In the first sign that President Obama's decision to abandon a controversial Bush-era missile defense plan could end up improving relations with Moscow, Russian President Dmitry Medvedev appeared to demonstrate some new flexibility after meeting with Obama in New York on Wednesday.
Instead of simply ruling out the notion of tougher sanctions on Iran over its nuclear program, which has long been a top priority for the Obama administration, Medvedev left the door open to such a punishment.
"Sanctions rarely lead to productive results, but in some cases are inevitable," he said at a joint news conference after the meeting. "We believe it is necessary to help Iran make the right decision."
Obama said that he remains committed to negotiating with Iran in "serious fashion," but he raised the option of "serious additional sanctions" on Iran. "What we've discussed is how we can move in a positive direction that can resolve a potential crisis," he added.
Moscow has long been reluctant to support any punitive measures that could jeopardize its strong commercial and diplomatic ties with Tehran.
But Wednesday's session on the sidelines of the U.N. General Assembly meeting was the first time in years that talks between U.S. and Russian leaders was not dominated by Russian anger over U.S. plans to build a missile-defense system in Eastern Europe.
The Obama administration announced last week its decision to scrap an expensive, unproven missile shield system in favor of a smaller, tested defense system. Moscow has welcomed the shift on missile defense, signaling a thaw in a relationship that was downright chilly under the Bush administration.
Medvedev and Obama also spent a lot of time talking about arms control, which is a key Russian priority. Both countries are trying to reach a deal by the end of the year to reduce their massive Cold War nuclear arsenals.
The December deadline to agree to a new nuclear arms treaty has seemed increasingly unrealistic, but Medvedev said the talks are still on target. "The work is under way," he said. "A good start allowed us to hope that our teams will cope and in due time, we will have a document."
The Obama administration came into office pledging to "reset" America's relationship with Russia, and his first encounters with Medvedev have been notably warmer. But at some point, the U.S. president will want some more concrete accomplishments.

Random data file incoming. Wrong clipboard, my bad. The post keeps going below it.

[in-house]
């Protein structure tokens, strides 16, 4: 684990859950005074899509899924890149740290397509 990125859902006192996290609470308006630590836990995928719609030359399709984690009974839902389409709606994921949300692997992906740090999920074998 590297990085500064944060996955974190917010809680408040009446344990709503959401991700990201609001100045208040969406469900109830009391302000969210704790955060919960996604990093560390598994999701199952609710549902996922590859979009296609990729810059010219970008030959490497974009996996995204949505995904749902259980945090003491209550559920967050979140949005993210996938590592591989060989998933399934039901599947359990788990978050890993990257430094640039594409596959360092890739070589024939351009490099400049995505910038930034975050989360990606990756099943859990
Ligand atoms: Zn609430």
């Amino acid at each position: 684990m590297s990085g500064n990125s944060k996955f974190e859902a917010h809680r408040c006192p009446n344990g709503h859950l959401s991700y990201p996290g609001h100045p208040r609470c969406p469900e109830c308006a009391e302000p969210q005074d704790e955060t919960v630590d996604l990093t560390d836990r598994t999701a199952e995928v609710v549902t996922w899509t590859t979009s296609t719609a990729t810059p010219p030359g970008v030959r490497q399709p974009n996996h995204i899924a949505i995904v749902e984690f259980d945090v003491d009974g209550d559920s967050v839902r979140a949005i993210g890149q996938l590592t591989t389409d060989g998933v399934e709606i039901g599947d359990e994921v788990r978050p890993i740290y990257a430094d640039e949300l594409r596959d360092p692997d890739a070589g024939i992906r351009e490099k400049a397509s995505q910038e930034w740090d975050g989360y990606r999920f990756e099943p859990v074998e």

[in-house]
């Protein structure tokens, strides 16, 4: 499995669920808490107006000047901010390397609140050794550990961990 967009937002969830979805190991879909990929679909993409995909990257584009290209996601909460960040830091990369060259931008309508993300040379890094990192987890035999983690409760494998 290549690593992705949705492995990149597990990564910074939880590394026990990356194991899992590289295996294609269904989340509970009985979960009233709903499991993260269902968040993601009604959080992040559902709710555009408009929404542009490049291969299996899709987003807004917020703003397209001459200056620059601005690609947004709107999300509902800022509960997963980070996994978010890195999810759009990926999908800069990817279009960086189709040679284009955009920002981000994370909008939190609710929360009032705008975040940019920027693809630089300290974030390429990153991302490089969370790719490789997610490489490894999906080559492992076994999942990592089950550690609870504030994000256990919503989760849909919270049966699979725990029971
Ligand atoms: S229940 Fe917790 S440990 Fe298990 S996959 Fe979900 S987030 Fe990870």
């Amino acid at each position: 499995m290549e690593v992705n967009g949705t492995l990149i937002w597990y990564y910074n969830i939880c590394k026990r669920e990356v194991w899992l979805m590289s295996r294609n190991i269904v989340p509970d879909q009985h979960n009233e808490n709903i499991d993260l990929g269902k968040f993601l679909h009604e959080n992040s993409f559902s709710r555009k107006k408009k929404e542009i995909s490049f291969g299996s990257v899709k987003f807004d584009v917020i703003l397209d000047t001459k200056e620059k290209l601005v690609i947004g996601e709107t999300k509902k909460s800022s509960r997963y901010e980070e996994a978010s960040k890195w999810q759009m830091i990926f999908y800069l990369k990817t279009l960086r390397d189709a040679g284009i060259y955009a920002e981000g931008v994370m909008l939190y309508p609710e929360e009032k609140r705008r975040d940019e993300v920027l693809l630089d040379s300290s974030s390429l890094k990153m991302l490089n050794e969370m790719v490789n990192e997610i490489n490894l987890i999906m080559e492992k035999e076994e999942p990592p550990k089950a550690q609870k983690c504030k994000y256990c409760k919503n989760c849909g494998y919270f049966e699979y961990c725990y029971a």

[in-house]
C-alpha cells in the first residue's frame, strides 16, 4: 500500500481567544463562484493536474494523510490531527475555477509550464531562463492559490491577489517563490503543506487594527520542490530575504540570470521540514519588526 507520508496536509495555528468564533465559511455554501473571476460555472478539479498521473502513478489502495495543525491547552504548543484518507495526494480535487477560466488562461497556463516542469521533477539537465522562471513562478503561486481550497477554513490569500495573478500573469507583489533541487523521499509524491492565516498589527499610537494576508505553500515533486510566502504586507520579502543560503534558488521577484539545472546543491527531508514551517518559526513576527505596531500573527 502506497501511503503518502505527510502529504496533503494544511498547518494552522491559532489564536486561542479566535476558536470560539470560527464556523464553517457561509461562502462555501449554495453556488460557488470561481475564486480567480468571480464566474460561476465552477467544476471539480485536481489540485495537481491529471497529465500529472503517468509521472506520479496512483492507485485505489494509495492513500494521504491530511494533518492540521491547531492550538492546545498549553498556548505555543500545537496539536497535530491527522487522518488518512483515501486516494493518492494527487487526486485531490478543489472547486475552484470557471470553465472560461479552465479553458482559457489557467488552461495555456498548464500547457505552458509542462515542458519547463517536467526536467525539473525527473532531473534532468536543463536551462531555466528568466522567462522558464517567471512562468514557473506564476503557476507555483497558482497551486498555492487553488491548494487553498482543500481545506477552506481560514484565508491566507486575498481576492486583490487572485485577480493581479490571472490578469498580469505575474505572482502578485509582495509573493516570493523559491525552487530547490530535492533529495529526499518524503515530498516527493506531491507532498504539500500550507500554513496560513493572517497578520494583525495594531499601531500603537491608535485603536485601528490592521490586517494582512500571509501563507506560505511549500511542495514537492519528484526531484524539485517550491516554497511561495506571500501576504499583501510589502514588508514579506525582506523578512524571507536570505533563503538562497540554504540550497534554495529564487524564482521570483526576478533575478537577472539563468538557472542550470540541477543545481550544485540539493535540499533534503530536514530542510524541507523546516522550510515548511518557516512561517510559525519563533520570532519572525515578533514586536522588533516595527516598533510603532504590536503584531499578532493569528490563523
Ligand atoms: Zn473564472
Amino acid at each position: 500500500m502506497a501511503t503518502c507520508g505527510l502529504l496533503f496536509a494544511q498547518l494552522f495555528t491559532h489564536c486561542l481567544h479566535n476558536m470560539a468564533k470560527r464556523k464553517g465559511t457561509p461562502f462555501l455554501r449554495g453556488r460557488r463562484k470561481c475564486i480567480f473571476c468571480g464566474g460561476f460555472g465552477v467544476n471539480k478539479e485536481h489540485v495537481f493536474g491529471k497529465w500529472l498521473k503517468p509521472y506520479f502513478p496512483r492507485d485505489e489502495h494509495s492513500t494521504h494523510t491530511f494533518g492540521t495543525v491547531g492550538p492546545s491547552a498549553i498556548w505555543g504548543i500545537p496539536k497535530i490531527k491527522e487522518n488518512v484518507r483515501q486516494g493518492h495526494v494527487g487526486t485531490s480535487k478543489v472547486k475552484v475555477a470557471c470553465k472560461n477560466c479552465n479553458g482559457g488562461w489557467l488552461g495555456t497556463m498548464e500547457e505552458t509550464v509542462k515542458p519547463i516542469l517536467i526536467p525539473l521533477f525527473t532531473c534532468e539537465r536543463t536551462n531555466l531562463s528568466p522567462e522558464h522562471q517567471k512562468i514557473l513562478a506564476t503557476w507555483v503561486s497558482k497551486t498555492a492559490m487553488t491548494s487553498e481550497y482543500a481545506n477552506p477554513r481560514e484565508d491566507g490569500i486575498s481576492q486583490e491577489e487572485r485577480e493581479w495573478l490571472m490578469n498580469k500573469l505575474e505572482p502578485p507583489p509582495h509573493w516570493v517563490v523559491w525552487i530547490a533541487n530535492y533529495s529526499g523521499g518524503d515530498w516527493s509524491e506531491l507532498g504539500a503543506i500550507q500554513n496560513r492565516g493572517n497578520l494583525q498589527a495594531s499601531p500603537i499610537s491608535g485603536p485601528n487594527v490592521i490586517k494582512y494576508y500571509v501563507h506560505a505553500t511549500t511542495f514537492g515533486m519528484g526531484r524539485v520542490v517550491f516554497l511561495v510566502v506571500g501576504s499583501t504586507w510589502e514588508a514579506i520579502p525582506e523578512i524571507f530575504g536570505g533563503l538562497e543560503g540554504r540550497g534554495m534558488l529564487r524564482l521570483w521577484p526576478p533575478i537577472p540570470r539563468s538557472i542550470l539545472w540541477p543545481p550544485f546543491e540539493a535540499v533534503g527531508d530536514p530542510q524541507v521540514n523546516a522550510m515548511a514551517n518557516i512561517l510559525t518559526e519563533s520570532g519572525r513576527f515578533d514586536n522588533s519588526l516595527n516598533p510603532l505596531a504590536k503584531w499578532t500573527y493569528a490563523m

Neither leader announced any concrete breakthrough after the meeting, although few analysts had expected any.
"So far the readings are not encouraging," says Leon Aron, director of Russian studies at the American Enterprise Institute. "I fear Obama will be disappointed by the summit."
Still, Russia did signal that the missile defense move will change the tone of its relationship with Washington.
"The fact that they are listening to us is an obvious signal that we should also attentively listen to our partners, our American partners," Medvedev told Swiss media ahead of his meeting with Obama.
The missile defense shift may make Moscow a bit more flexible on some issues, but Obama has insisted that his decision to abandon the Bush-era version of missile defense was not aimed at placating Russia.
"We have made a decision about what will be best to protect the American people, as well as our troops in Europe and our allies," Obama told CBS's Face the Nation on Sunday. "If the byproduct of it is that the Russians feel a little less paranoid, and are now willing to work more effectively with us to deal with threats like ballistic missiles from Iran or the nuclear development in Iran, you know, then that's a bonus."
At the very least, the decision did remove a serious obstacle to improved cooperation. "The United States gave Russia something it really, really, really, really wanted," Aron says. "Now, the moment of truth is coming."
For several years, Russian officials have used their opposition to Bush's missile defense plans as their prime excuse for not supporting a number of different U.S. initiatives.
"The reality is this was an issue which I believed was used by many on the Russian side who did not want to see any particular reset in the relationship," says James Collins, a former U.S. ambassador to Russia who is now at the Carnegie Endowment for International Peace. "It has weakened their hand, and it has strengthened the hands of those who want to have a better and more pragmatic approach to the Americans, simply by removing the issue."
But Russia's opposition to tougher sanctions on Iran, for instance, was always based on a wider set of calculations, including its own relationship with Tehran.
"Anyone who thinks that because we did the missile defense thing, the Russians will suddenly say we can do anything you want on Iran, is wrong," Collins says. "That's a tough issue, and I don't think it's moved a lot."
More broadly, Obama is trying to pursue a new level of openness toward Moscow, hoping to determine what kind of role Moscow wants to play on the world stage.
"People in Russia do see him as opening up opportunities to explore new ways to do business," Collins says. "He is challenging them to play a responsible role as a stakeholder in the international system, and they are a bit unsure of how to deal with that."